The Community Reinvestment Act, passed in 1977, has encouraged investment in previously neglected neighborhoods, specifically helping minority communities. Now, the Trump administration is proposing changes to that law in the hopes of simplifying it. While many in the industry do welcome change, the NCRC's Jesse Van Tol explains how all this may be for the worse.
The Urban Institute invites you to watch a special live webcast led by Washington Post syndicated columnist Michelle Singletary. During the session, researchers, practitioners, and policymakers will delve into the myths and facts about credit, why those views are so persistent, and why credit building should be expanded for low-income Americans. The session will also debut a new video and fact sheet dispelling the myths of credit. The webcast will be live on September 18th from 2:30 PM-4:00 PM EST.
Pan American Bank & Trust has been selected by the nationally renowned industry publication, American Banker, as one of the Best Banks To Work For in 2018 nationwide. "Being selected is a tribute to the strength of our culture, including our commitment to each other, our clients and our communities," stated Frank C. Cerrone, President & CEO of Pan American Bank & Trust. CDBA members FNBC Bank, BankPlus, and Community Bank also make the list.
Urban Partnership Bank recently announced that they have reached an agreement to merge with Providence Bank & Trust, a $628 MM assets bank with 12 locations throughout the Chicagoland area and Northwest Indiana, pending regulatory approval. Urban Partnership Bank was originally founded in 2010 to take over the Shore Bank franchise.
The Office of the Comptroller of the Currency is currently asking the public for input regarding how banks should be graded on their lending to communities in need. The answers they receive will ultimately help inform the upcoming revamped Community Reinvestment Act policy. While most agree that the 40-year old law needs updating, opinion differs in the various approaches to how.
Several groups across the country are identifying special niches in which to operate de novo banks. Before the financial crisis, many de novos were built to grow and eventually sell. Now, that model is changing towards permanence. Becoming well known in a niche could be a way for new banks to add value and stand out in a competitive market. In this effort, these groups are striving to create banks for niche communities such as veterans and minorities.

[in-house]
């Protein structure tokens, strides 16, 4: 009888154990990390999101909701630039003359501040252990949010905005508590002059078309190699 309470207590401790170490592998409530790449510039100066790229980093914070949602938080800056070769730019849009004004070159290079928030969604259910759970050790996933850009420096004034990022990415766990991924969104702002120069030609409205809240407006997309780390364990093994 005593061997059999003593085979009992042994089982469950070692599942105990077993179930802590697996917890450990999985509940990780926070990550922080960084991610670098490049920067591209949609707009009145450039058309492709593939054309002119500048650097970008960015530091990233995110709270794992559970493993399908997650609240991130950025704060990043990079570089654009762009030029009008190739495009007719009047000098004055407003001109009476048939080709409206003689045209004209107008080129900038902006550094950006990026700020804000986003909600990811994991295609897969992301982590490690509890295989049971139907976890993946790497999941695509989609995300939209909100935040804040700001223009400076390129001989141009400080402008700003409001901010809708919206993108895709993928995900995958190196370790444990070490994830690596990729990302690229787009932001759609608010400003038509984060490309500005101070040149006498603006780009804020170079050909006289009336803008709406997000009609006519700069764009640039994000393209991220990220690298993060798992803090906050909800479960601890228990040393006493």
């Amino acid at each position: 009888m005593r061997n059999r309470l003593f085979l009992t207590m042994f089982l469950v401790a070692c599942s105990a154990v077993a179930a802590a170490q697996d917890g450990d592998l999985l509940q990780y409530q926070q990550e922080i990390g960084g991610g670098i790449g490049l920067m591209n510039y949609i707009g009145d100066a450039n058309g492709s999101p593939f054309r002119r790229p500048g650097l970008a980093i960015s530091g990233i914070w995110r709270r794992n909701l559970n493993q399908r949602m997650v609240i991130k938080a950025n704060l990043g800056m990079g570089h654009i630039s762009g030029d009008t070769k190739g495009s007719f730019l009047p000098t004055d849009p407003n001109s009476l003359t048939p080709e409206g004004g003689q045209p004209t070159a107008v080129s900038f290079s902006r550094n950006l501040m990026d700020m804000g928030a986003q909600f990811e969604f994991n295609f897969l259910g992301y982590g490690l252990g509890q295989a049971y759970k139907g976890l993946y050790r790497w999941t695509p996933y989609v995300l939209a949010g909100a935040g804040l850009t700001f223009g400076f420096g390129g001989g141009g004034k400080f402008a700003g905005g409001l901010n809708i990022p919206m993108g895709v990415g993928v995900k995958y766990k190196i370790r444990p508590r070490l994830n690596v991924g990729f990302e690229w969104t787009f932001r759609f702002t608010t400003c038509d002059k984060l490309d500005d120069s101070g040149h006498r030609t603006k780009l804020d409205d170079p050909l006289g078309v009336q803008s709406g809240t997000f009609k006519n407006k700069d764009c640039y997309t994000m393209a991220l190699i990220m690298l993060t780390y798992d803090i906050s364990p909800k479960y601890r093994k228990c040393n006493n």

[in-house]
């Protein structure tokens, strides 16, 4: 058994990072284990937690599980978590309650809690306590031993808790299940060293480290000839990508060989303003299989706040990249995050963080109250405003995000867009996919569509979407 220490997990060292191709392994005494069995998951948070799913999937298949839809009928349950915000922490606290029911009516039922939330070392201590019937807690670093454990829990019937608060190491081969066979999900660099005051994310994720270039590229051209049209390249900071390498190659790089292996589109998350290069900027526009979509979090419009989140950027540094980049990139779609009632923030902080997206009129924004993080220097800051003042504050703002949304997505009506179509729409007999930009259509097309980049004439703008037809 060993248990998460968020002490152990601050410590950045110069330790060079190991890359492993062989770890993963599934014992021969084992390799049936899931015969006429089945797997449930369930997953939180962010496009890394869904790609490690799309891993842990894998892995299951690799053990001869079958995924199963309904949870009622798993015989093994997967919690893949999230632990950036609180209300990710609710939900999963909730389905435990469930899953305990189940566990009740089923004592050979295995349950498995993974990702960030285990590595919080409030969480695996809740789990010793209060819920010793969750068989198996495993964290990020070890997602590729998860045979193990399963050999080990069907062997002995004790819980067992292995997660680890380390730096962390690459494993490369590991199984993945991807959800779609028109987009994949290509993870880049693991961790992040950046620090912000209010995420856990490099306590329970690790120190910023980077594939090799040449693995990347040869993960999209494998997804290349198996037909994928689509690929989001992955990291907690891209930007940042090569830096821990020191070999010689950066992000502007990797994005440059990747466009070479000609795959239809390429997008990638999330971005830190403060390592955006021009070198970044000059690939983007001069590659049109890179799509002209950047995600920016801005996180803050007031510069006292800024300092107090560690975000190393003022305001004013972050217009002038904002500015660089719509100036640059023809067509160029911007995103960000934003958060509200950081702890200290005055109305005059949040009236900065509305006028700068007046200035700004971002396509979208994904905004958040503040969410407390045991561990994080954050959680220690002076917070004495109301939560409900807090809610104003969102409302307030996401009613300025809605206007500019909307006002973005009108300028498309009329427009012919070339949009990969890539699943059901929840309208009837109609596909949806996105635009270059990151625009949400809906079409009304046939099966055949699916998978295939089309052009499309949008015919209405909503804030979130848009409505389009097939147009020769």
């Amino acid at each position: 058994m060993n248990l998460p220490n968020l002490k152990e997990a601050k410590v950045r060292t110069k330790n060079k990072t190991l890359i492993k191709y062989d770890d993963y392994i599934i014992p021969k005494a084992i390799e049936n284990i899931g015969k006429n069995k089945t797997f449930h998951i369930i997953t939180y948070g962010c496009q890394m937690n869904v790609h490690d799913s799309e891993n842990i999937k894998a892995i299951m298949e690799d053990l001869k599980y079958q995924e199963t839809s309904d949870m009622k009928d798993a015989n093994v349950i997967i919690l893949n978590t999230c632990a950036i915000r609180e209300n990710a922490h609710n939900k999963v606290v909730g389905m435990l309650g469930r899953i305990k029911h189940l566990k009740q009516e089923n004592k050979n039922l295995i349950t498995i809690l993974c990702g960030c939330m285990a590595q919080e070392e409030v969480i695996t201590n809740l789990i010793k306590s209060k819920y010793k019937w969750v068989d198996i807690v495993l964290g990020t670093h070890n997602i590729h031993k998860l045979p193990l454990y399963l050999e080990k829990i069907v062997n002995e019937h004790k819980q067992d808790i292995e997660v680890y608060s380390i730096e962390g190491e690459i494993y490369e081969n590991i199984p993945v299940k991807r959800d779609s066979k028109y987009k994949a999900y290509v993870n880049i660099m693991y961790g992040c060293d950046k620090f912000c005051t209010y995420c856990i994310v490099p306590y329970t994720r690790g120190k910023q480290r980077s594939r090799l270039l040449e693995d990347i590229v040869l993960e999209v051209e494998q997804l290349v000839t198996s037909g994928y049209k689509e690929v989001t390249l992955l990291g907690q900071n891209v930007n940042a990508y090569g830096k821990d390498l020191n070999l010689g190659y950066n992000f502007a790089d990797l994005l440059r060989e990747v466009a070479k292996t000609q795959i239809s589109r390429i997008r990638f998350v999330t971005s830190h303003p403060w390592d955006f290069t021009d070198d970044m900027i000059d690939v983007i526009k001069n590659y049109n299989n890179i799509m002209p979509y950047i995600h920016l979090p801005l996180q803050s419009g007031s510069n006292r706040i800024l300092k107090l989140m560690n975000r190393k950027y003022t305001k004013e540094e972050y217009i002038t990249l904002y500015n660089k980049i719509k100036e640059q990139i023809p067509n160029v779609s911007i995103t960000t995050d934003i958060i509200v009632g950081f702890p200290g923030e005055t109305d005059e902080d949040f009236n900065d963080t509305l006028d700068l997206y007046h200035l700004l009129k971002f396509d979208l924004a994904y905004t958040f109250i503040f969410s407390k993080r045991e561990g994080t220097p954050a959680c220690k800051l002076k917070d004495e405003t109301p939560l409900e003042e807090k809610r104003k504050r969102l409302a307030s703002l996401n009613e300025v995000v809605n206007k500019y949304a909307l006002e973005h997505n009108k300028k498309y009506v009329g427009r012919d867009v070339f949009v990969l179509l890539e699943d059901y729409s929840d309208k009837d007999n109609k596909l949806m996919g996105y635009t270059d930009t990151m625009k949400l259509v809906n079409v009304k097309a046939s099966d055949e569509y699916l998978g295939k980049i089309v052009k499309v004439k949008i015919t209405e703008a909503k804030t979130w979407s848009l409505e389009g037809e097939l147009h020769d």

Interested in learning about the inner workings of the CDFI Fund? Watch the live broadcast of the CDFI Fund Advisory Board Meeting from 9:00 AM – 2:00 PM on Thursday, August 23rd. Broadcast can be found at this link.
It is Metro Bank's mission to stimulate economic growth within the distressed neighborhoods of Louisville, KY. For the past 21 years, the Bank has fulfilled this commitment by performing over 60% of its activity in these distressed neighborhoods. Now, to further show its drive for positive impact, Metro Bank is expanding its target market to include additional low-income communities and other underserved populations in all of Jefferson County.
The basic business of banking is balancing risk and reward. But in this new climate, what must a traditional bank do to expand its client base and retain strong employees? Well, perhaps banks can gain an upper hand on both fronts by finding ways to do good while also profiting. In this article, Andrew Waxman suggests banks identify underbanked sectors and provide innovative financial tools that can enable profitable capital development. Secondly, banks should empower employees to work on tools that will provide them a "human" as well as "financial" return.
Cities with soaring housing costs have had some success in lowering rents, but that relief has not reached the low-income renters most at risk of losing their housing. Nationally, the pace of rent increases is slowing, with the average rent in at least six cities falling since last summer. However, the decline is primarily in high-end rentals, not for the apartments and other units that house working-class residents who need it most.